Book Image

Functional Python Programming - Second Edition

By : Steven F. Lott
Book Image

Functional Python Programming - Second Edition

By: Steven F. Lott

Overview of this book

If you’re a Python developer who wants to discover how to take the power of functional programming (FP) and bring it into your own programs, then this book is essential for you, even if you know next to nothing about the paradigm. Starting with a general overview of functional concepts, you’ll explore common functional features such as first-class and higher-order functions, pure functions, and more. You’ll see how these are accomplished in Python 3.6 to give you the core foundations you’ll build upon. After that, you’ll discover common functional optimizations for Python to help your apps reach even higher speeds. You’ll learn FP concepts such as lazy evaluation using Python’s generator functions and expressions. Moving forward, you’ll learn to design and implement decorators to create composite functions. You'll also explore data preparation techniques and data exploration in depth, and see how the Python standard library fits the functional programming model. Finally, to top off your journey into the world of functional Python, you’ll at look at the PyMonad project and some larger examples to put everything into perspective.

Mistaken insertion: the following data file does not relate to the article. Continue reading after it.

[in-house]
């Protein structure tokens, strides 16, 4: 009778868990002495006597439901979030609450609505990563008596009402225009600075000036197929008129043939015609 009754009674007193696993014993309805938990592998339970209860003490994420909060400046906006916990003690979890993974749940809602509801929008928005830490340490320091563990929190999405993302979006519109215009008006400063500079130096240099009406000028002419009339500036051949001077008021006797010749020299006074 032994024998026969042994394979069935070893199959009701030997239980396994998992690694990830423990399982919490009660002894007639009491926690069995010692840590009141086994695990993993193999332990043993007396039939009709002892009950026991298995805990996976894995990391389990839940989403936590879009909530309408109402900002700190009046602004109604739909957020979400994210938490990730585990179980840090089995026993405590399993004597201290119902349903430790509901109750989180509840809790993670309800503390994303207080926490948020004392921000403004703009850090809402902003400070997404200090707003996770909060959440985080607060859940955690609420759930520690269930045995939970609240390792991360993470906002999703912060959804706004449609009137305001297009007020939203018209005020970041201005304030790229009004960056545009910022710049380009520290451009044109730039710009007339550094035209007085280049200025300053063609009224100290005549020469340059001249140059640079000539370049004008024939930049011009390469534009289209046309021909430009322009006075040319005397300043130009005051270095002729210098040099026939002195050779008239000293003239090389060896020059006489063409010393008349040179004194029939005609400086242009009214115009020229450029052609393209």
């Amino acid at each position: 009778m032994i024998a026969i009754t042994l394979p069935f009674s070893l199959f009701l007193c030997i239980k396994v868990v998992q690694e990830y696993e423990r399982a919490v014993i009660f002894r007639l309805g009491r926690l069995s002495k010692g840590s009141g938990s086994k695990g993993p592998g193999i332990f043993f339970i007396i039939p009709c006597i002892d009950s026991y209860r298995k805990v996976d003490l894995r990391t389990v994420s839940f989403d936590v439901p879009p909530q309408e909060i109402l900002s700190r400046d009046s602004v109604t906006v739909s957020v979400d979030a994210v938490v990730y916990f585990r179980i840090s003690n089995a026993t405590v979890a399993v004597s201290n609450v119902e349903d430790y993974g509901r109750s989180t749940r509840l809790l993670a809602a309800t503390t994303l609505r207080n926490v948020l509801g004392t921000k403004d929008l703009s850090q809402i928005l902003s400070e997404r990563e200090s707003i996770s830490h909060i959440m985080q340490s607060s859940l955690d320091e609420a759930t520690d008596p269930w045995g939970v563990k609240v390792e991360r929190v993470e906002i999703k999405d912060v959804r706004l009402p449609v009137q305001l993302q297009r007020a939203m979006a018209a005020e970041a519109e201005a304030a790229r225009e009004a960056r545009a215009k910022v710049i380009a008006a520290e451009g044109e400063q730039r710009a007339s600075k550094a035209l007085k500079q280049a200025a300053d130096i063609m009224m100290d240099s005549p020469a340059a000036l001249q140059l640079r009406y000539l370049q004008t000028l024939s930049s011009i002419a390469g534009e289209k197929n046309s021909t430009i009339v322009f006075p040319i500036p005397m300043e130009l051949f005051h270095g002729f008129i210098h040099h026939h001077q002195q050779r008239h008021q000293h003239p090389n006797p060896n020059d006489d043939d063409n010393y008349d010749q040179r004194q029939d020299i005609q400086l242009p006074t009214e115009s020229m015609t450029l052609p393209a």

Table of Contents (22 chapters)
Title Page
Packt Upsell

Reducing with operator module functions

We'll look at one more way that we can use the operator definitions. We can use them with the built-in functools.reduce() function. The sum() function, for example, can be defined as follows:

sum = functools.partial(functools.reduce, operator.add)

This creates a partially evaluated version of the reduce() function with the first argument supplied. In this case, it's the + operator, implemented via the operator.add() function.

If we have a requirement for a similar function that computes a product, we can define it like this:

prod = functools.partial(functools.reduce, operator.mul)

This follows the pattern shown in the preceding example. We have a partially evaluated reduce() function with the first argument of the * operator, as implemented by the operator.mul() function.

It's not clear whether we can do similar things with too many of the other operators. We might be able to find a use for the operator.concat() function, as well as the operator.and() and...